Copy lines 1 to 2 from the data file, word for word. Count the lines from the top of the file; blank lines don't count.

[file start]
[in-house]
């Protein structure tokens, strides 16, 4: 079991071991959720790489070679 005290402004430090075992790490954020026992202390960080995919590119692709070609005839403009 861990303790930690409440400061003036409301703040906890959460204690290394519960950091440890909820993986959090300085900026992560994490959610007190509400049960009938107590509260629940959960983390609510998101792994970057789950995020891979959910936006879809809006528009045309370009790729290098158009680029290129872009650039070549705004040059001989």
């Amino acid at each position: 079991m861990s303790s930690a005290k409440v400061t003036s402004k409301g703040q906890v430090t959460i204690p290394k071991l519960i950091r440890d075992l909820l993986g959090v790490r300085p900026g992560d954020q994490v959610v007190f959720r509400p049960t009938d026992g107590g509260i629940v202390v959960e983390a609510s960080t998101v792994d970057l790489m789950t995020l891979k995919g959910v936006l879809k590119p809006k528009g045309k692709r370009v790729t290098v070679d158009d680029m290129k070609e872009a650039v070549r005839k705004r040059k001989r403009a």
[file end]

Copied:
[in-house]
């Protein structure tokens, strides 16, 4: 079991071991959720790489070679 005290402004430090075992790490954020026992202390960080995919590119692709070609005839403009 861990303790930690409440400061003036409301703040906890959460204690290394519960950091440890909820993986959090300085900026992560994490959610007190509400049960009938107590509260629940959960983390609510998101792994970057789950995020891979959910936006879809809006528009045309370009790729290098158009680029290129872009650039070549705004040059001989």